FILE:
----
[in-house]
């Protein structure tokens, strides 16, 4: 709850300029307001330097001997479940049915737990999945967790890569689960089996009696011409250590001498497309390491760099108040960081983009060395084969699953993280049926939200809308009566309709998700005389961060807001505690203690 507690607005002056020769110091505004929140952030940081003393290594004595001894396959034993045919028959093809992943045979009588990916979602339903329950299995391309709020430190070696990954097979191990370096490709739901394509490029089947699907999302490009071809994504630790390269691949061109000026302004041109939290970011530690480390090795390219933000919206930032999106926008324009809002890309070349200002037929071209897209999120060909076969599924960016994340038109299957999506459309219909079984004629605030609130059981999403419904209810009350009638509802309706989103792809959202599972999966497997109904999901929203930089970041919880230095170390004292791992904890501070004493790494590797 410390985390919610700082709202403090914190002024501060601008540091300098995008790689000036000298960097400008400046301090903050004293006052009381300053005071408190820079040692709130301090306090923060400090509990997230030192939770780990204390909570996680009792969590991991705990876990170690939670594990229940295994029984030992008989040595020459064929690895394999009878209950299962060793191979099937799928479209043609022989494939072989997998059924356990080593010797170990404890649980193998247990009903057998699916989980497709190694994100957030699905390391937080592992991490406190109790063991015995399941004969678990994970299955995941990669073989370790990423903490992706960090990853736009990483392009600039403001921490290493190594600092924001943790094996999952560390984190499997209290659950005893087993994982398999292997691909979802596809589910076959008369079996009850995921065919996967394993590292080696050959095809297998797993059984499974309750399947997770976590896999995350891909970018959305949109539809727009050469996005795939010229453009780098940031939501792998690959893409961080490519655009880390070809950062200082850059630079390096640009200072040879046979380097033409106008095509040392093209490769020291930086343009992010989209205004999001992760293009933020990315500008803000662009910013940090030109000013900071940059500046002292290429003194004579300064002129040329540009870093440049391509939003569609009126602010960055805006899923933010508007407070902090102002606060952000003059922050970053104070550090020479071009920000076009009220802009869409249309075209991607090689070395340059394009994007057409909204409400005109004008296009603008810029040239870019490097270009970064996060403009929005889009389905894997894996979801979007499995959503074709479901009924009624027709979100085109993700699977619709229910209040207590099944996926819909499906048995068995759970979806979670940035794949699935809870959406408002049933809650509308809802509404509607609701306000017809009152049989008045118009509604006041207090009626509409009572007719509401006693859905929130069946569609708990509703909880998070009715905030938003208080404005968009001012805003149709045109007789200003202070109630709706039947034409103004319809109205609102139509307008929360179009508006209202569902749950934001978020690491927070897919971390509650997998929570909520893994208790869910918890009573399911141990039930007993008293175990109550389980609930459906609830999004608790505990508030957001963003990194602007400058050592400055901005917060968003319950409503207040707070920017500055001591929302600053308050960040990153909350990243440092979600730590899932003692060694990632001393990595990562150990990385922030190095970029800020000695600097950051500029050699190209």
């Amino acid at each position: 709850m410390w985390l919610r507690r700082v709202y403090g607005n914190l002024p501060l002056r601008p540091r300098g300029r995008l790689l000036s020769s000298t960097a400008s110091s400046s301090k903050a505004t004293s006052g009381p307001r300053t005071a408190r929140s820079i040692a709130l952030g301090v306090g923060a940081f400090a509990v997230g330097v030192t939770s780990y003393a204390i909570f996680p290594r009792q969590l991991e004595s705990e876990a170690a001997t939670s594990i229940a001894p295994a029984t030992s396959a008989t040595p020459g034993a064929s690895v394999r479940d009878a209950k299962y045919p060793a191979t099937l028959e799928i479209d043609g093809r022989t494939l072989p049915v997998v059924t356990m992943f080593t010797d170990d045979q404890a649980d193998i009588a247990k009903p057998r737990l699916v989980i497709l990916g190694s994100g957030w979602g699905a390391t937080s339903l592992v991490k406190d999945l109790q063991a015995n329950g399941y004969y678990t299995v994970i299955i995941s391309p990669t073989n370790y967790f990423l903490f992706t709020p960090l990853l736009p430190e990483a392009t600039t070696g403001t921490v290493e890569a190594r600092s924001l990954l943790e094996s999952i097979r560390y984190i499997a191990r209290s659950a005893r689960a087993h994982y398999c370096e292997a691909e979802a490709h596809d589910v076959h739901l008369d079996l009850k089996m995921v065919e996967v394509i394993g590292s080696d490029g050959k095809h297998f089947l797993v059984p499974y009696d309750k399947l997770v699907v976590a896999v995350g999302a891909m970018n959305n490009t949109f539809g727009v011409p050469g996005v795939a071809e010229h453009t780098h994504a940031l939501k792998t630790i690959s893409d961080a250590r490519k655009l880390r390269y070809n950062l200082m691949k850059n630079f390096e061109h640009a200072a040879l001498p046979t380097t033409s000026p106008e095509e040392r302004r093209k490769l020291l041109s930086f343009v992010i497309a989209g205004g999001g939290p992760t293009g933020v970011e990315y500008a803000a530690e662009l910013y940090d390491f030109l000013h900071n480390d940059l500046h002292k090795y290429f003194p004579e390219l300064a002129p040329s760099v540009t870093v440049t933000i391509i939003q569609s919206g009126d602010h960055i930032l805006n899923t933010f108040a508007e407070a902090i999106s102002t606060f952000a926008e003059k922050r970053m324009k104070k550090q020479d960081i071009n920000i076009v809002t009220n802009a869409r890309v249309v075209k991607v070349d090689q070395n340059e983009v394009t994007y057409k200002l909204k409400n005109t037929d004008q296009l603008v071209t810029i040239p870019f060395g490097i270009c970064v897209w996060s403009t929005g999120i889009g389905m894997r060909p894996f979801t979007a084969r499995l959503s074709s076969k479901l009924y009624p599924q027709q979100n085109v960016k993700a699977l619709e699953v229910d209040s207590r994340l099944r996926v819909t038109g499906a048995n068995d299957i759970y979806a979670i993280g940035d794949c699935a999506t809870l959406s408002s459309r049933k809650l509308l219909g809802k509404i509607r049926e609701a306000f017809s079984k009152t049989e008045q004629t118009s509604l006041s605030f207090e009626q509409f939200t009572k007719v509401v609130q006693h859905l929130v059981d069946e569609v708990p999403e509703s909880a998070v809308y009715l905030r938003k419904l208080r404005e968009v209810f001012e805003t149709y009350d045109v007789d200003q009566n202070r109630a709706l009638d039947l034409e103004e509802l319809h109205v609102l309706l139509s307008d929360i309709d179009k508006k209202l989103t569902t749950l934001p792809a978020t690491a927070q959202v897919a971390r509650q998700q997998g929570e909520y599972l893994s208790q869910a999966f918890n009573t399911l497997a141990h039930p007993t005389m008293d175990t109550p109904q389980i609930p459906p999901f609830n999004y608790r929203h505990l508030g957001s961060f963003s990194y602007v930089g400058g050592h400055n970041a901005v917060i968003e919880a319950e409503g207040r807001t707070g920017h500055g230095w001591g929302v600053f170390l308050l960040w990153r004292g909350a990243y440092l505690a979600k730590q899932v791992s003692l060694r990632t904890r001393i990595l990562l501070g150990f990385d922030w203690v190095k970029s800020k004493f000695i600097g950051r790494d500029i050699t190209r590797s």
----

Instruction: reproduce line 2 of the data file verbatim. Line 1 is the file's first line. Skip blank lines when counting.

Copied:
């Protein structure tokens, strides 16, 4: 709850300029307001330097001997479940049915737990999945967790890569689960089996009696011409250590001498497309390491760099108040960081983009060395084969699953993280049926939200809308009566309709998700005389961060807001505690203690 507690607005002056020769110091505004929140952030940081003393290594004595001894396959034993045919028959093809992943045979009588990916979602339903329950299995391309709020430190070696990954097979191990370096490709739901394509490029089947699907999302490009071809994504630790390269691949061109000026302004041109939290970011530690480390090795390219933000919206930032999106926008324009809002890309070349200002037929071209897209999120060909076969599924960016994340038109299957999506459309219909079984004629605030609130059981999403419904209810009350009638509802309706989103792809959202599972999966497997109904999901929203930089970041919880230095170390004292791992904890501070004493790494590797 410390985390919610700082709202403090914190002024501060601008540091300098995008790689000036000298960097400008400046301090903050004293006052009381300053005071408190820079040692709130301090306090923060400090509990997230030192939770780990204390909570996680009792969590991991705990876990170690939670594990229940295994029984030992008989040595020459064929690895394999009878209950299962060793191979099937799928479209043609022989494939072989997998059924356990080593010797170990404890649980193998247990009903057998699916989980497709190694994100957030699905390391937080592992991490406190109790063991015995399941004969678990994970299955995941990669073989370790990423903490992706960090990853736009990483392009600039403001921490290493190594600092924001943790094996999952560390984190499997209290659950005893087993994982398999292997691909979802596809589910076959008369079996009850995921065919996967394993590292080696050959095809297998797993059984499974309750399947997770976590896999995350891909970018959305949109539809727009050469996005795939010229453009780098940031939501792998690959893409961080490519655009880390070809950062200082850059630079390096640009200072040879046979380097033409106008095509040392093209490769020291930086343009992010989209205004999001992760293009933020990315500008803000662009910013940090030109000013900071940059500046002292290429003194004579300064002129040329540009870093440049391509939003569609009126602010960055805006899923933010508007407070902090102002606060952000003059922050970053104070550090020479071009920000076009009220802009869409249309075209991607090689070395340059394009994007057409909204409400005109004008296009603008810029040239870019490097270009970064996060403009929005889009389905894997894996979801979007499995959503074709479901009924009624027709979100085109993700699977619709229910209040207590099944996926819909499906048995068995759970979806979670940035794949699935809870959406408002049933809650509308809802509404509607609701306000017809009152049989008045118009509604006041207090009626509409009572007719509401006693859905929130069946569609708990509703909880998070009715905030938003208080404005968009001012805003149709045109007789200003202070109630709706039947034409103004319809109205609102139509307008929360179009508006209202569902749950934001978020690491927070897919971390509650997998929570909520893994208790869910918890009573399911141990039930007993008293175990109550389980609930459906609830999004608790505990508030957001963003990194602007400058050592400055901005917060968003319950409503207040707070920017500055001591929302600053308050960040990153909350990243440092979600730590899932003692060694990632001393990595990562150990990385922030190095970029800020000695600097950051500029050699190209």